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Few – aside from New Jersey Devils GM Lou Lamoriello, perhaps – saw Ilya Kovalchuk’s “retirement” decision coming. It’s not surprising that people reacted in dramatic ways, though.

Let’s take a look at what observers had to say about Kovalchuk leaving the Devils and NHL behind for the KHL.

It would be foolish not to start with former player and NBC analyst Jeremy Roenick, who fired up six critical Tweets up following the announcement. Here are (arguably) the two most memorable quips:

(There’s a strong chance “Again, I’m right in my analysis,” will have some legs as a Twitter meme.)

The Hockey News’ Adam Porteau makes a timely Alex Ovechkin reference.

Former NHL.com writer Dave Lozo spoils a Sean Connery movie from 1990.

The National Post’s Bruce Arthur reminds us that playing in a foreign land isn’t necessarily easy, even if you’ve been in North America for years.

This won’t provide Devils fans much/any solace, but the CBC’s Elliotte Friedman notes another silver lining for the franchise.

Indeed, TSN’s Bob McKenzie ranks among the many who believe that both Kovalchuk and the Devils were mutually on board with the move. Or at least there were benefits for both sides.

Metta World Peace – aka the NBA player formerly known as Ron Artest – provided one of the best lines on Thursday:

Meanwhile, many Devils fans (and hockey fans in general) probably relate to In Lou We Trust’s simple headline: “What?”

At least, that’s likely the PG version of their reactions …

Parise is ‘shocked’ Kovalchuk left New Jersey

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In a run to the 2012 Stanley Cup Final, the New Jersey Devils boasted a one-two punch of Ilya Kovalchuk and Zach Parise, a combination that was especially frightening on an Adam Oates-designed power play. One summer later, all three of those figures are gone.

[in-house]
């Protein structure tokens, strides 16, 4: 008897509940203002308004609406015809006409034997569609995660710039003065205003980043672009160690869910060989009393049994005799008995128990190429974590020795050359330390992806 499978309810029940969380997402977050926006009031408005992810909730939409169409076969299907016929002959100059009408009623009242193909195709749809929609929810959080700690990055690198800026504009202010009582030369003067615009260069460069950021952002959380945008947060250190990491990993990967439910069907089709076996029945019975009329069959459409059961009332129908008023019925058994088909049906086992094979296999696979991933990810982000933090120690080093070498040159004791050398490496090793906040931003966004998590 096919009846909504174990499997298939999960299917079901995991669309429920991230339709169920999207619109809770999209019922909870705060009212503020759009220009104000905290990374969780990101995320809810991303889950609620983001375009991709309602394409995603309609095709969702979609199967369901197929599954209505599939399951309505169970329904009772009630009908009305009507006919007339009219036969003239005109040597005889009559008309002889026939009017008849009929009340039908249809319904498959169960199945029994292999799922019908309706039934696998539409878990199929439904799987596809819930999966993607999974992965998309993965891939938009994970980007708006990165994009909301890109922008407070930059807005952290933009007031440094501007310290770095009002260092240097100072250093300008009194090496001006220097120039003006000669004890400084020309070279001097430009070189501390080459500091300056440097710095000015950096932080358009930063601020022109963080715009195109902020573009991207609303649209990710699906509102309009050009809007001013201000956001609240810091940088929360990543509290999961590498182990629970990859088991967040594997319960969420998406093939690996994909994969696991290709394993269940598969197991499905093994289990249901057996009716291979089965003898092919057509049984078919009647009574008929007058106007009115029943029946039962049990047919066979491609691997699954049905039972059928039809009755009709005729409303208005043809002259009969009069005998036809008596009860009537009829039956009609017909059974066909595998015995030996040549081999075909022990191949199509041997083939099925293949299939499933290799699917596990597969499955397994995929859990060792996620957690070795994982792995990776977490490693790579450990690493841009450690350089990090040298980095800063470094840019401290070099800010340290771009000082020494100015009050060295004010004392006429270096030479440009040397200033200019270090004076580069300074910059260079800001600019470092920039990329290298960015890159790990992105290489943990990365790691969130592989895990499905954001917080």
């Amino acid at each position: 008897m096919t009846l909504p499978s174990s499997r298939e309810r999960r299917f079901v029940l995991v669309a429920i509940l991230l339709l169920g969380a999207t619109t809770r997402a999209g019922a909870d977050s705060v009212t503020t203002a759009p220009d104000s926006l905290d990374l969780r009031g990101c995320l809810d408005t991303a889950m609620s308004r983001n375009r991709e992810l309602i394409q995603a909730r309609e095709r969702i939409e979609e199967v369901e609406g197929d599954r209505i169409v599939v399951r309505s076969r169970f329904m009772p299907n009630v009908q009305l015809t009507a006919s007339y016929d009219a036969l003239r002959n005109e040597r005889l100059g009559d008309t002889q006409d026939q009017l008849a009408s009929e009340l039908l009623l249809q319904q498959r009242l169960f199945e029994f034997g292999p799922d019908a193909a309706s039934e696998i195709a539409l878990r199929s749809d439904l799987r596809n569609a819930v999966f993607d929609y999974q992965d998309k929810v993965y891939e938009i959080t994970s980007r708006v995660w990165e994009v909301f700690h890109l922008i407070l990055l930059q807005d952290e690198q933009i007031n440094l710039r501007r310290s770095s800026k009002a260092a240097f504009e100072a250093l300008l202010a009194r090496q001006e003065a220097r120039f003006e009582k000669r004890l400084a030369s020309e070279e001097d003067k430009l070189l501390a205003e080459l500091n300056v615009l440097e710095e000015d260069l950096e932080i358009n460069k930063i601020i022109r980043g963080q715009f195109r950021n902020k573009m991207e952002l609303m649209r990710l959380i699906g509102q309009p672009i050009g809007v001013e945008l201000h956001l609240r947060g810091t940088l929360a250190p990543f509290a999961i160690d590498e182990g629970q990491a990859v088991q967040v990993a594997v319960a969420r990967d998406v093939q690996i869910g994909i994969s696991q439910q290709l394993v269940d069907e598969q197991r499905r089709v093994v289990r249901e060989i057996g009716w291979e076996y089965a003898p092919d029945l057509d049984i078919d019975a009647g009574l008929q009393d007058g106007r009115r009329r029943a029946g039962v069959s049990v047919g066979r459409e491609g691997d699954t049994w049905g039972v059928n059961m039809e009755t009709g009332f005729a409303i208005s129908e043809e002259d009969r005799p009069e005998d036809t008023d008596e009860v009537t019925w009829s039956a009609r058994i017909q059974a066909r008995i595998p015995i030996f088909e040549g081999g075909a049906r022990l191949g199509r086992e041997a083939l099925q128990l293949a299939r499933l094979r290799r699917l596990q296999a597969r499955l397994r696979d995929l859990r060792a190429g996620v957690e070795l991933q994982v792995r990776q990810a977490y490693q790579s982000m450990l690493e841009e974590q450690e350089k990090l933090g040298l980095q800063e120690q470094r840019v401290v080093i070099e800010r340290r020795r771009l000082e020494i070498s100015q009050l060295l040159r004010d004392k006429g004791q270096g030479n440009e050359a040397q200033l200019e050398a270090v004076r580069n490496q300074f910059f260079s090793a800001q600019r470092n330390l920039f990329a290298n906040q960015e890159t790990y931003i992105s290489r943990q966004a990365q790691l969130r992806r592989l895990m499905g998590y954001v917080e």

Kovalchuk’s former running mate and assistant coach seemed as surprised as anyone else upon hearing about the 30-year-old’s decision to retire from the NHL on Thursday.

Parise, 28, told Next Sports Star’s Josh Rimer that he was under the impression that the Russian winger enjoyed playing in New Jersey.

“I was pretty shocked when I found out. It always seemed to me that he really liked playing in New Jersey,” Parise said. “It’s too bad, the Devils are losing a great player.”

Oates essentially said to the Washington Post that Kovalchuk is taking his talents back to Russia.

“He’s a superstar, it’s kind of like when LeBron left Cleveland. It reversed two franchises that fast, it’s a different sport, so it’s not quite accurate,” Oates said. “Lou Lamoriello is the type of man, he’s dealt with adversity before. He’ll get through it no question, but still it’s arguably their best player they’re missing right now.”

He also thinks Kovalchuk’s departure is a lose for the league as a whole.

“It’s sad. He’s a marquee name in our league and a great player,” Oates said. “I obviously had a chance to coach him for a couple years, really liked him. It’s sad for the league, it’s one of our good players.”

Now he might just be the KHL’s best.

Two silver linings for Devils in Kovalchuk retirement

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It’s not going to be easy for the New Jersey Devils to replace Ilya Kovalchuk in the wake of his shocking retirement.

One of the game’s top snipers, Kovalchuk finished his NHL career with 417 goals in 816 games for New Jersey and Atlanta.

But if you’re a Devils fan, here are two potential silver linings:

1. Kovalchuk is 30 years old. Lately, injuries were starting to become an issue. In 2013, he only scored 11 goals in 37 games. Wear and tear is a real factor in the NHL; for the most part, it’s a young man’s league. (Not everyone is Teemu Selanne or Nicklas Lidstrom.) Kovalchuk still has a few good years left in him, for sure. But his days of scoring 50 goals were probably over.

2. The cap recapture penalty that’s estimated at $250,000 annually through 2024-25 would’ve been much harsher if Kovalchuk had waited a few more years to walk away. For example, if he’d have left after the 2017-18 season (when $79 million of the $100 million contract had been paid out, per CapGeek), the penalty would’ve been an annual charge of around $3.7 million for seven seasons.